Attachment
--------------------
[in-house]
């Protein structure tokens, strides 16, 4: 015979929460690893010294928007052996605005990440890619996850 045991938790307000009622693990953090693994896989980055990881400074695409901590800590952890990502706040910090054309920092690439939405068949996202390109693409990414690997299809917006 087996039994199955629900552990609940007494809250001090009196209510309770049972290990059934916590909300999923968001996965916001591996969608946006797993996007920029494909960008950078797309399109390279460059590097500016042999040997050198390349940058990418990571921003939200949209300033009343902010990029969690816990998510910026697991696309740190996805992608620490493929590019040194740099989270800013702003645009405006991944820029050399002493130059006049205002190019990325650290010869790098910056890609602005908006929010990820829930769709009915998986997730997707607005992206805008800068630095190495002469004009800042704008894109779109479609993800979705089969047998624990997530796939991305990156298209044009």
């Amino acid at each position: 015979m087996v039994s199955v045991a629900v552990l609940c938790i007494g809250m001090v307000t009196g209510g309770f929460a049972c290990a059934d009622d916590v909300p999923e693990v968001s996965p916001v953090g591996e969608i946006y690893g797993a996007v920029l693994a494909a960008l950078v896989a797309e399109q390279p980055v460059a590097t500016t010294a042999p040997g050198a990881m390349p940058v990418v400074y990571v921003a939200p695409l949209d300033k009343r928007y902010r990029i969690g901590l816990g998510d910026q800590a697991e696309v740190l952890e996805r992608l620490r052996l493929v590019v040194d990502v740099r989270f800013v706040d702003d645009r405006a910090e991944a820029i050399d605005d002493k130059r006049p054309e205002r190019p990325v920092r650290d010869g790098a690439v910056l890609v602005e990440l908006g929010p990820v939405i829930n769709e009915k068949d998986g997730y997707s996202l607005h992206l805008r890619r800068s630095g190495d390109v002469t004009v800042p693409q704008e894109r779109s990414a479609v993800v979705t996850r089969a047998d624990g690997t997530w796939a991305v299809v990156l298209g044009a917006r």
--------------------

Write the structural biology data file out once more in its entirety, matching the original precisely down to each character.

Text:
[in-house]
């Protein structure tokens, strides 16, 4: 015979929460690893010294928007052996605005990440890619996850 045991938790307000009622693990953090693994896989980055990881400074695409901590800590952890990502706040910090054309920092690439939405068949996202390109693409990414690997299809917006 087996039994199955629900552990609940007494809250001090009196209510309770049972290990059934916590909300999923968001996965916001591996969608946006797993996007920029494909960008950078797309399109390279460059590097500016042999040997050198390349940058990418990571921003939200949209300033009343902010990029969690816990998510910026697991696309740190996805992608620490493929590019040194740099989270800013702003645009405006991944820029050399002493130059006049205002190019990325650290010869790098910056890609602005908006929010990820829930769709009915998986997730997707607005992206805008800068630095190495002469004009800042704008894109779109479609993800979705089969047998624990997530796939991305990156298209044009």
């Amino acid at each position: 015979m087996v039994s199955v045991a629900v552990l609940c938790i007494g809250m001090v307000t009196g209510g309770f929460a049972c290990a059934d009622d916590v909300p999923e693990v968001s996965p916001v953090g591996e969608i946006y690893g797993a996007v920029l693994a494909a960008l950078v896989a797309e399109q390279p980055v460059a590097t500016t010294a042999p040997g050198a990881m390349p940058v990418v400074y990571v921003a939200p695409l949209d300033k009343r928007y902010r990029i969690g901590l816990g998510d910026q800590a697991e696309v740190l952890e996805r992608l620490r052996l493929v590019v040194d990502v740099r989270f800013v706040d702003d645009r405006a910090e991944a820029i050399d605005d002493k130059r006049p054309e205002r190019p990325v920092r650290d010869g790098a690439v910056l890609v602005e990440l908006g929010p990820v939405i829930n769709e009915k068949d998986g997730y997707s996202l607005h992206l805008r890619r800068s630095g190495d390109v002469t004009v800042p693409q704008e894109r779109s990414a479609v993800v979705t996850r089969a047998d624990g690997t997530w796939a991305v299809v990156l298209g044009a917006r």